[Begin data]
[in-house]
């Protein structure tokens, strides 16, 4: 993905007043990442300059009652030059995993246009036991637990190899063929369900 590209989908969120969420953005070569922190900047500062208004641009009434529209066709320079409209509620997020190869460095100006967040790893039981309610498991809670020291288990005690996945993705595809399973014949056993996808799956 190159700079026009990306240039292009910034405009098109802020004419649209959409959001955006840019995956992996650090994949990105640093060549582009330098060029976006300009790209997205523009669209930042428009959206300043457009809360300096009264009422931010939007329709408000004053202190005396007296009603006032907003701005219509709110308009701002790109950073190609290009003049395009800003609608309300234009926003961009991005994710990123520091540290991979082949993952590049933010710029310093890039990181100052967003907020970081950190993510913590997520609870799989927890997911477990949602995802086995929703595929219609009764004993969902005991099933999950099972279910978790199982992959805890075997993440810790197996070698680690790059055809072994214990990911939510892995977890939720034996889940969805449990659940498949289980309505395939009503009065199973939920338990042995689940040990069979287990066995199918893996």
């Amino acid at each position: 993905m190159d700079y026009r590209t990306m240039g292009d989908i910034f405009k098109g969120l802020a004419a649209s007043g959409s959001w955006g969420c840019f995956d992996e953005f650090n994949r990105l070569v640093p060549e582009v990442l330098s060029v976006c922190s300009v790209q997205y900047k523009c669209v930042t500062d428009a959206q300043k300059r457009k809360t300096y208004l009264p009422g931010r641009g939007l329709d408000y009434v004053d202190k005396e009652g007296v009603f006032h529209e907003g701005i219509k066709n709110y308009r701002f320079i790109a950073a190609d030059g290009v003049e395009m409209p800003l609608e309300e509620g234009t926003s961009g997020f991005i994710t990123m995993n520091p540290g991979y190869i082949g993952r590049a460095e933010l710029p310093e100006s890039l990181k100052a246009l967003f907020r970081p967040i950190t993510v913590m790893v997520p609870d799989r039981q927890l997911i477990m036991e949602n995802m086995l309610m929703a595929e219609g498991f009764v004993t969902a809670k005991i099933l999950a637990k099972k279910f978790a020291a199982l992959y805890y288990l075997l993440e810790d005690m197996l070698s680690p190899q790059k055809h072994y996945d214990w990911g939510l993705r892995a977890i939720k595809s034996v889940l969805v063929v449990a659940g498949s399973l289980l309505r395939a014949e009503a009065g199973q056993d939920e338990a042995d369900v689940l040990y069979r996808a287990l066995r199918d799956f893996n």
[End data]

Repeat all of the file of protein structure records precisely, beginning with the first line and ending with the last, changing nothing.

[in-house]
């Protein structure tokens, strides 16, 4: 993905007043990442300059009652030059995993246009036991637990190899063929369900 590209989908969120969420953005070569922190900047500062208004641009009434529209066709320079409209509620997020190869460095100006967040790893039981309610498991809670020291288990005690996945993705595809399973014949056993996808799956 190159700079026009990306240039292009910034405009098109802020004419649209959409959001955006840019995956992996650090994949990105640093060549582009330098060029976006300009790209997205523009669209930042428009959206300043457009809360300096009264009422931010939007329709408000004053202190005396007296009603006032907003701005219509709110308009701002790109950073190609290009003049395009800003609608309300234009926003961009991005994710990123520091540290991979082949993952590049933010710029310093890039990181100052967003907020970081950190993510913590997520609870799989927890997911477990949602995802086995929703595929219609009764004993969902005991099933999950099972279910978790199982992959805890075997993440810790197996070698680690790059055809072994214990990911939510892995977890939720034996889940969805449990659940498949289980309505395939009503009065199973939920338990042995689940040990069979287990066995199918893996």
């Amino acid at each position: 993905m190159d700079y026009r590209t990306m240039g292009d989908i910034f405009k098109g969120l802020a004419a649209s007043g959409s959001w955006g969420c840019f995956d992996e953005f650090n994949r990105l070569v640093p060549e582009v990442l330098s060029v976006c922190s300009v790209q997205y900047k523009c669209v930042t500062d428009a959206q300043k300059r457009k809360t300096y208004l009264p009422g931010r641009g939007l329709d408000y009434v004053d202190k005396e009652g007296v009603f006032h529209e907003g701005i219509k066709n709110y308009r701002f320079i790109a950073a190609d030059g290009v003049e395009m409209p800003l609608e309300e509620g234009t926003s961009g997020f991005i994710t990123m995993n520091p540290g991979y190869i082949g993952r590049a460095e933010l710029p310093e100006s890039l990181k100052a246009l967003f907020r970081p967040i950190t993510v913590m790893v997520p609870d799989r039981q927890l997911i477990m036991e949602n995802m086995l309610m929703a595929e219609g498991f009764v004993t969902a809670k005991i099933l999950a637990k099972k279910f978790a020291a199982l992959y805890y288990l075997l993440e810790d005690m197996l070698s680690p190899q790059k055809h072994y996945d214990w990911g939510l993705r892995a977890i939720k595809s034996v889940l969805v063929v449990a659940g498949s399973l289980l309505r395939a014949e009503a009065g199973q056993d939920e338990a042995d369900v689940l040990y069979r996808a287990l066995r199918d799956f893996n």